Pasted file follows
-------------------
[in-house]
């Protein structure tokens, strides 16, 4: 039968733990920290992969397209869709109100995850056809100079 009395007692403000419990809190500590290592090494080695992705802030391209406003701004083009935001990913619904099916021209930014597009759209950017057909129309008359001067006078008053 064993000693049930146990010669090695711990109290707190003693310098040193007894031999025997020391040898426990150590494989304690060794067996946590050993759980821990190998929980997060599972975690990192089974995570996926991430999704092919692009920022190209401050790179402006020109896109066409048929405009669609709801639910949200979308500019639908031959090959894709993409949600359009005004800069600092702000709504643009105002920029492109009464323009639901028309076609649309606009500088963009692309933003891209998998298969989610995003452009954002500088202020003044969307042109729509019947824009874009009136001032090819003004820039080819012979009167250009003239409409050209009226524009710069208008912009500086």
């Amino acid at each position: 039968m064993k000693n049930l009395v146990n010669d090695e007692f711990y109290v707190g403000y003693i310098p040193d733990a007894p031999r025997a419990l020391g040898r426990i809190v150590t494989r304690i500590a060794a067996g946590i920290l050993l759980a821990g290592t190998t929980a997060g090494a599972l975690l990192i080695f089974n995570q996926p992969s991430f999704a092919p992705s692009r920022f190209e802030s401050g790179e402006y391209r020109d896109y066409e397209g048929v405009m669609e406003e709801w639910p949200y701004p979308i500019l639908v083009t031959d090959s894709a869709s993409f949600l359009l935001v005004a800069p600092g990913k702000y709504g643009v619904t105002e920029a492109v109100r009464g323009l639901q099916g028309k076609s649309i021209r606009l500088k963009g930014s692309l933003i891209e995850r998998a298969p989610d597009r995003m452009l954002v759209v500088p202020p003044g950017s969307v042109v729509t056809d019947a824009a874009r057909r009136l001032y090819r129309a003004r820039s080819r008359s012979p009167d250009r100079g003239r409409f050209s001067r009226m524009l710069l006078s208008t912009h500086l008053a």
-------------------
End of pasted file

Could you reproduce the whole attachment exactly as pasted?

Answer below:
[in-house]
């Protein structure tokens, strides 16, 4: 039968733990920290992969397209869709109100995850056809100079 009395007692403000419990809190500590290592090494080695992705802030391209406003701004083009935001990913619904099916021209930014597009759209950017057909129309008359001067006078008053 064993000693049930146990010669090695711990109290707190003693310098040193007894031999025997020391040898426990150590494989304690060794067996946590050993759980821990190998929980997060599972975690990192089974995570996926991430999704092919692009920022190209401050790179402006020109896109066409048929405009669609709801639910949200979308500019639908031959090959894709993409949600359009005004800069600092702000709504643009105002920029492109009464323009639901028309076609649309606009500088963009692309933003891209998998298969989610995003452009954002500088202020003044969307042109729509019947824009874009009136001032090819003004820039080819012979009167250009003239409409050209009226524009710069208008912009500086």
């Amino acid at each position: 039968m064993k000693n049930l009395v146990n010669d090695e007692f711990y109290v707190g403000y003693i310098p040193d733990a007894p031999r025997a419990l020391g040898r426990i809190v150590t494989r304690i500590a060794a067996g946590i920290l050993l759980a821990g290592t190998t929980a997060g090494a599972l975690l990192i080695f089974n995570q996926p992969s991430f999704a092919p992705s692009r920022f190209e802030s401050g790179e402006y391209r020109d896109y066409e397209g048929v405009m669609e406003e709801w639910p949200y701004p979308i500019l639908v083009t031959d090959s894709a869709s993409f949600l359009l935001v005004a800069p600092g990913k702000y709504g643009v619904t105002e920029a492109v109100r009464g323009l639901q099916g028309k076609s649309i021209r606009l500088k963009g930014s692309l933003i891209e995850r998998a298969p989610d597009r995003m452009l954002v759209v500088p202020p003044g950017s969307v042109v729509t056809d019947a824009a874009r057909r009136l001032y090819r129309a003004r820039s080819r008359s012979p009167d250009r100079g003239r409409f050209s001067r009226m524009l710069l006078s208008t912009h500086l008053a």